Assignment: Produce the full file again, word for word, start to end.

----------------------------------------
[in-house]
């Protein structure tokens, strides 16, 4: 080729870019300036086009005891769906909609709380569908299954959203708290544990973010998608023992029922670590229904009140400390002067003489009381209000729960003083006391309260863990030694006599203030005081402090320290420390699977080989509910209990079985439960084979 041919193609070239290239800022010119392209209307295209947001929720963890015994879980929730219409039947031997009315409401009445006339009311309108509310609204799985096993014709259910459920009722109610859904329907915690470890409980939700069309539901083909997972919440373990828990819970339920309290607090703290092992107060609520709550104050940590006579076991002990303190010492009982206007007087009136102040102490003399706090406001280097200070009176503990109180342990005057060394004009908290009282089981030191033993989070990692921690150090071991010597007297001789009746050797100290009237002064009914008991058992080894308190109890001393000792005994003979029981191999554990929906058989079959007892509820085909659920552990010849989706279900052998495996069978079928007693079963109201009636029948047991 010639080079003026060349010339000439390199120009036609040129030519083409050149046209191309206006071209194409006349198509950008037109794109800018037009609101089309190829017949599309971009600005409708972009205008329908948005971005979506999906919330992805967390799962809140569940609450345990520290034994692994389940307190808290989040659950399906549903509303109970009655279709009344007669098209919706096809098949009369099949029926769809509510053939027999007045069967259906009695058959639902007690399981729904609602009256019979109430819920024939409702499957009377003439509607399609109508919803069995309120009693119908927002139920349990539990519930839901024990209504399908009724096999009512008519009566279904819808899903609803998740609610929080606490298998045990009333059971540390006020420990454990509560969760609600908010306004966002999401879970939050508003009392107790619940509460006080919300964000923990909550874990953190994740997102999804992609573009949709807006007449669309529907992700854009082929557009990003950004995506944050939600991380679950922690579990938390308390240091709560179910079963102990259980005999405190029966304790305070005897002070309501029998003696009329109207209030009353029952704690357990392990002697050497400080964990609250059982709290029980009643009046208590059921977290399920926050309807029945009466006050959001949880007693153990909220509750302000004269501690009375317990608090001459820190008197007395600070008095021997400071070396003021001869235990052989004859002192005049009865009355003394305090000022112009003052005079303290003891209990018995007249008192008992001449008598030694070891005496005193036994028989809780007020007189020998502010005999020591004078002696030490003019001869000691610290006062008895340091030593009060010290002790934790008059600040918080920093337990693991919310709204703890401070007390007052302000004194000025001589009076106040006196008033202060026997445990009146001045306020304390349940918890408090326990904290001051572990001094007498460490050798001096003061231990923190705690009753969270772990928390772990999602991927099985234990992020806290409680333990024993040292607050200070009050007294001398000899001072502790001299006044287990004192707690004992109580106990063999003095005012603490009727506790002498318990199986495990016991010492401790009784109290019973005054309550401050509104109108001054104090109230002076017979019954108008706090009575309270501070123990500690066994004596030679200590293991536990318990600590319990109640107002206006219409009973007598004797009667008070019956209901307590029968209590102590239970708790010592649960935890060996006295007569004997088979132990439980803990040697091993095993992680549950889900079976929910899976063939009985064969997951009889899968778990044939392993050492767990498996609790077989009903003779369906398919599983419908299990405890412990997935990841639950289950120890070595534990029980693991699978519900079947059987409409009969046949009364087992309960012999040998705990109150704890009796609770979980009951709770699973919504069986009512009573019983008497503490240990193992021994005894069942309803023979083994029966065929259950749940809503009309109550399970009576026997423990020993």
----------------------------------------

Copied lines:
[in-house]
């Protein structure tokens, strides 16, 4: 080729870019300036086009005891769906909609709380569908299954959203708290544990973010998608023992029922670590229904009140400390002067003489009381209000729960003083006391309260863990030694006599203030005081402090320290420390699977080989509910209990079985439960084979 041919193609070239290239800022010119392209209307295209947001929720963890015994879980929730219409039947031997009315409401009445006339009311309108509310609204799985096993014709259910459920009722109610859904329907915690470890409980939700069309539901083909997972919440373990828990819970339920309290607090703290092992107060609520709550104050940590006579076991002990303190010492009982206007007087009136102040102490003399706090406001280097200070009176503990109180342990005057060394004009908290009282089981030191033993989070990692921690150090071991010597007297001789009746050797100290009237002064009914008991058992080894308190109890001393000792005994003979029981191999554990929906058989079959007892509820085909659920552990010849989706279900052998495996069978079928007693079963109201009636029948047991 010639080079003026060349010339000439390199120009036609040129030519083409050149046209191309206006071209194409006349198509950008037109794109800018037009609101089309190829017949599309971009600005409708972009205008329908948005971005979506999906919330992805967390799962809140569940609450345990520290034994692994389940307190808290989040659950399906549903509303109970009655279709009344007669098209919706096809098949009369099949029926769809509510053939027999007045069967259906009695058959639902007690399981729904609602009256019979109430819920024939409702499957009377003439509607399609109508919803069995309120009693119908927002139920349990539990519930839901024990209504399908009724096999009512008519009566279904819808899903609803998740609610929080606490298998045990009333059971540390006020420990454990509560969760609600908010306004966002999401879970939050508003009392107790619940509460006080919300964000923990909550874990953190994740997102999804992609573009949709807006007449669309529907992700854009082929557009990003950004995506944050939600991380679950922690579990938390308390240091709560179910079963102990259980005999405190029966304790305070005897002070309501029998003696009329109207209030009353029952704690357990392990002697050497400080964990609250059982709290029980009643009046208590059921977290399920926050309807029945009466006050959001949880007693153990909220509750302000004269501690009375317990608090001459820190008197007395600070008095021997400071070396003021001869235990052989004859002192005049009865009355003394305090000022112009003052005079303290003891209990018995007249008192008992001449008598030694070891005496005193036994028989809780007020007189020998502010005999020591004078002696030490003019001869000691610290006062008895340091030593009060010290002790934790008059600040918080920093337990693991919310709204703890401070007390007052302000004194000025001589009076106040006196008033202060026997445990009146001045306020304390349940918890408090326990904290001051572990001094007498460490050798001096003061231990923190705690009753969270772990928390772990999602991927099985234990992020806290409680333990024993040292607050200070009050007294001398000899001072502790001299006044287990004192707690004992109580106990063999003095005012603490009727506790002498318990199986495990016991010492401790009784109290019973005054309550401050509104109108001054104090109230002076017979019954108008706090009575309270501070123990500690066994004596030679200590293991536990318990600590319990109640107002206006219409009973007598004797009667008070019956209901307590029968209590102590239970708790010592649960935890060996006295007569004997088979132990439980803990040697091993095993992680549950889900079976929910899976063939009985064969997951009889899968778990044939392993050492767990498996609790077989009903003779369906398919599983419908299990405890412990997935990841639950289950120890070595534990029980693991699978519900079947059987409409009969046949009364087992309960012999040998705990109150704890009796609770979980009951709770699973919504069986009512009573019983008497503490240990193992021994005894069942309803023979083994029966065929259950749940809503009309109550399970009576026997423990020993």